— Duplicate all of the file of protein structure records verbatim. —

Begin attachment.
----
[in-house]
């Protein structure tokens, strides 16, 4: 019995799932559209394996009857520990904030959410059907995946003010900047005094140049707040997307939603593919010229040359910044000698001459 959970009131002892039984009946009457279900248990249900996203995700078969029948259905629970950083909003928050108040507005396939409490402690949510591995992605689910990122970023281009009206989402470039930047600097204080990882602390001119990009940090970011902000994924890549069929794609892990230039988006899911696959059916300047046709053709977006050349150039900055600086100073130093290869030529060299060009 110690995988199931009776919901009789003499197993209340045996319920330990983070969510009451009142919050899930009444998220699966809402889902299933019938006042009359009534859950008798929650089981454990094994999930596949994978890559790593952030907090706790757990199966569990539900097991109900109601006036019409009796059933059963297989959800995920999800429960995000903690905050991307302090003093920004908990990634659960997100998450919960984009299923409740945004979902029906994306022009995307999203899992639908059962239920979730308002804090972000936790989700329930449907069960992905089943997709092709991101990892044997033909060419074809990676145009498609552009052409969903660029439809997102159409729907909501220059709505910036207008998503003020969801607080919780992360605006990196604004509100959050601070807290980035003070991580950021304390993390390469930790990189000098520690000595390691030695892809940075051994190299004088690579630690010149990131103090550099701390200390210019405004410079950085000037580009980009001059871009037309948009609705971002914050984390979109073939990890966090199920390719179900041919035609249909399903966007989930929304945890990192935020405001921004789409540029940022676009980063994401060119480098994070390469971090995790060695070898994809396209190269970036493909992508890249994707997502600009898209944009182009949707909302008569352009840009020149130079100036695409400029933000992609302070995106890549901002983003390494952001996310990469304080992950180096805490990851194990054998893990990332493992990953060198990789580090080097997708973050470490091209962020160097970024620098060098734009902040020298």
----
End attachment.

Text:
[in-house]
């Protein structure tokens, strides 16, 4: 019995799932559209394996009857520990904030959410059907995946003010900047005094140049707040997307939603593919010229040359910044000698001459 959970009131002892039984009946009457279900248990249900996203995700078969029948259905629970950083909003928050108040507005396939409490402690949510591995992605689910990122970023281009009206989402470039930047600097204080990882602390001119990009940090970011902000994924890549069929794609892990230039988006899911696959059916300047046709053709977006050349150039900055600086100073130093290869030529060299060009 110690995988199931009776919901009789003499197993209340045996319920330990983070969510009451009142919050899930009444998220699966809402889902299933019938006042009359009534859950008798929650089981454990094994999930596949994978890559790593952030907090706790757990199966569990539900097991109900109601006036019409009796059933059963297989959800995920999800429960995000903690905050991307302090003093920004908990990634659960997100998450919960984009299923409740945004979902029906994306022009995307999203899992639908059962239920979730308002804090972000936790989700329930449907069960992905089943997709092709991101990892044997033909060419074809990676145009498609552009052409969903660029439809997102159409729907909501220059709505910036207008998503003020969801607080919780992360605006990196604004509100959050601070807290980035003070991580950021304390993390390469930790990189000098520690000595390691030695892809940075051994190299004088690579630690010149990131103090550099701390200390210019405004410079950085000037580009980009001059871009037309948009609705971002914050984390979109073939990890966090199920390719179900041919035609249909399903966007989930929304945890990192935020405001921004789409540029940022676009980063994401060119480098994070390469971090995790060695070898994809396209190269970036493909992508890249994707997502600009898209944009182009949707909302008569352009840009020149130079100036695409400029933000992609302070995106890549901002983003390494952001996310990469304080992950180096805490990851194990054998893990990332493992990953060198990789580090080097997708973050470490091209962020160097970024620098060098734009902040020298």